Peter Wehner, who served in the administrations of the last three Republican presidents (that’s two Bushes and one Reagan) and who says he has voted for every Republican nominee during his adult lifetime, was one of the first prominent Republicans to publicly declare that he would not vote for the Republican nominee in 2016 if that nominee is Donald Trump.
He made this announcement, rather prominently, in a Jan. 14 op-ed column in the New York Times, for which he writes frequently.
In a talk at the University of Minnesota’s Humphrey School Tuesday, he loaded up a fat paragraph describing Trump with strong adjectives, several of them less-than-flattering. It went like this:
“Mr. Trump is a toxic figure in American politics. If you want to know how toxic he is, he has a 70 percent unfavorable rating right now. And that would make the him most disliked nominee in the history of polling. Neil Newhouse, a veteran Republican pollster, said that ‘In the modern polling era since World War II, there has not been a more unpopular potential presidential nominee than Donald Trump.’ Mr. Trump is toxic for a reason. He is — in my estimation — nativist, xenophobic, cruel, vindictive, emotionally unstable, narcissistic, obsessive, and yet, he is without an economic agenda or a governing philosophy. He’s stunningly ignorant on issues and he seems to be a person who’s given over to profanity and demagogy…
“So count me neutral on Trump,” Wehner concluded to laughter from the Humphrey School audience.
Other than an unwillingness to support his party’s nominee, Wehner is a loyal Republican. He said he would support Sen. Ted Cruz if Cruz wins the nomination on the second or third ballot in Cleveland in July. He doesn’t prefer Cruz and expects Cruz would likely lose the election in November. But he’s a loyal enough Republican to go along with someone he disfavors, just not someone he detests.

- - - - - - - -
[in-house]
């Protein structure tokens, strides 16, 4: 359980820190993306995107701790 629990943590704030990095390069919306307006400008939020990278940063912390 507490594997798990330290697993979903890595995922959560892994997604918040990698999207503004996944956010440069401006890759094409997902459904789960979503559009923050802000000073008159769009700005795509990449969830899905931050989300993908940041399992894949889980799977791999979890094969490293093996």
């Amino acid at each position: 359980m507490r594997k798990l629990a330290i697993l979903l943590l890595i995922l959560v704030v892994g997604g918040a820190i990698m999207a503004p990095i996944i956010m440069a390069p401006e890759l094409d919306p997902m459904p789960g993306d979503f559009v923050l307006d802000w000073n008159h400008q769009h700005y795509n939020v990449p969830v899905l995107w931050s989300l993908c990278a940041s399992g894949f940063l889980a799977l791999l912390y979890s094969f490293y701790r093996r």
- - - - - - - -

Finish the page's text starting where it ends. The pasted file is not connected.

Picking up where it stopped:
And although he believes his party will, for the first time since 1948, lose a third consecutive presidential election, he made a pretty convincing pitch for the claim that on all but the presidential level, Republicans are the “governing party” of the United States. It went like this:
Republicans currently control the U.S. House by a large majority, the U.S. Senate by a smaller majority, the governorships of 31 of the 50 states and majorities in 70 percent of state legislative chambers around the country. Aside from the two victories of Barack Obama in the 2008 and 2012 presidential elections, Democrats have lost ground in the portion of government power they control at all other levels of government during the Obama years, Wehner said.
Looking ahead, however, Wehner sees danger for that “governing party” status because of the changing demographic of the United States. Republicans continue to get big majorities of white votes. In 2012, Mitt Romney carried the white vote by 20 percentage points, but lost because Obama carried the non-white vote by a 63 percentage point margin. In 2012, non-whites made up 26 percent of the electorate. By November’s election, he estimated, that could rise to 30 percent.
To sum up, he said, “Republicans are doing worse and worse among groups that are growing” as a portion of the electorate. The party needs a new agenda, new issues, new faces and a new message to non-white voters, which he described as “at a minimum, we don’t hate you. Even better: We like you and we want you.”